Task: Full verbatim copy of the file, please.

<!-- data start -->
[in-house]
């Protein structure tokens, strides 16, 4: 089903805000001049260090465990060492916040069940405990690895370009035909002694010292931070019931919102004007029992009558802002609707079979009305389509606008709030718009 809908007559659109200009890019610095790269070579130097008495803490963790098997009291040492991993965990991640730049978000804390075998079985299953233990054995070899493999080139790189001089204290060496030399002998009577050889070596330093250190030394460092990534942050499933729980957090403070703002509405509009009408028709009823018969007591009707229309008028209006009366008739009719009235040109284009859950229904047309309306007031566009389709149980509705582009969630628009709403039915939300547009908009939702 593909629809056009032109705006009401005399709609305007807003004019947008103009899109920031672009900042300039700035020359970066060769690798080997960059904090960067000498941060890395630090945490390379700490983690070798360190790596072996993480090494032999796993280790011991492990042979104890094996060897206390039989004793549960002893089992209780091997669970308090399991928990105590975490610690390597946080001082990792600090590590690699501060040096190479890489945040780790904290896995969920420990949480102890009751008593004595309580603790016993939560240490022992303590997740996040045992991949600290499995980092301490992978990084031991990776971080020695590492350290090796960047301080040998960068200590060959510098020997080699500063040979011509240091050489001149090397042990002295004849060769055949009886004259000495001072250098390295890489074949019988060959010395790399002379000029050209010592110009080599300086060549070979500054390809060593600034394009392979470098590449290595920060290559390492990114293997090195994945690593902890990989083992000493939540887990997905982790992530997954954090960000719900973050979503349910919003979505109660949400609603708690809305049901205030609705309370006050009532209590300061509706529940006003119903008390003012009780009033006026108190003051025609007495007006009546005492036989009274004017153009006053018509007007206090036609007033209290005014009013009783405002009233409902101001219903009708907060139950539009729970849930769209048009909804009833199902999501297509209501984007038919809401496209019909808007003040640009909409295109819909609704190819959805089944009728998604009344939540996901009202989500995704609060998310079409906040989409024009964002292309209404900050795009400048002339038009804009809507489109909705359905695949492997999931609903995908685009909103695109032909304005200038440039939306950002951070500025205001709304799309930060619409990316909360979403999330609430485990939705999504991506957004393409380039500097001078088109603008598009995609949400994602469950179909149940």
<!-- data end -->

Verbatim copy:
[in-house]
């Protein structure tokens, strides 16, 4: 089903805000001049260090465990060492916040069940405990690895370009035909002694010292931070019931919102004007029992009558802002609707079979009305389509606008709030718009 809908007559659109200009890019610095790269070579130097008495803490963790098997009291040492991993965990991640730049978000804390075998079985299953233990054995070899493999080139790189001089204290060496030399002998009577050889070596330093250190030394460092990534942050499933729980957090403070703002509405509009009408028709009823018969007591009707229309008028209006009366008739009719009235040109284009859950229904047309309306007031566009389709149980509705582009969630628009709403039915939300547009908009939702 593909629809056009032109705006009401005399709609305007807003004019947008103009899109920031672009900042300039700035020359970066060769690798080997960059904090960067000498941060890395630090945490390379700490983690070798360190790596072996993480090494032999796993280790011991492990042979104890094996060897206390039989004793549960002893089992209780091997669970308090399991928990105590975490610690390597946080001082990792600090590590690699501060040096190479890489945040780790904290896995969920420990949480102890009751008593004595309580603790016993939560240490022992303590997740996040045992991949600290499995980092301490992978990084031991990776971080020695590492350290090796960047301080040998960068200590060959510098020997080699500063040979011509240091050489001149090397042990002295004849060769055949009886004259000495001072250098390295890489074949019988060959010395790399002379000029050209010592110009080599300086060549070979500054390809060593600034394009392979470098590449290595920060290559390492990114293997090195994945690593902890990989083992000493939540887990997905982790992530997954954090960000719900973050979503349910919003979505109660949400609603708690809305049901205030609705309370006050009532209590300061509706529940006003119903008390003012009780009033006026108190003051025609007495007006009546005492036989009274004017153009006053018509007007206090036609007033209290005014009013009783405002009233409902101001219903009708907060139950539009729970849930769209048009909804009833199902999501297509209501984007038919809401496209019909808007003040640009909409295109819909609704190819959805089944009728998604009344939540996901009202989500995704609060998310079409906040989409024009964002292309209404900050795009400048002339038009804009809507489109909705359905695949492997999931609903995908685009909103695109032909304005200038440039939306950002951070500025205001709304799309930060619409990316909360979403999330609430485990939705999504991506957004393409380039500097001078088109603008598009995609949400994602469950179909149940």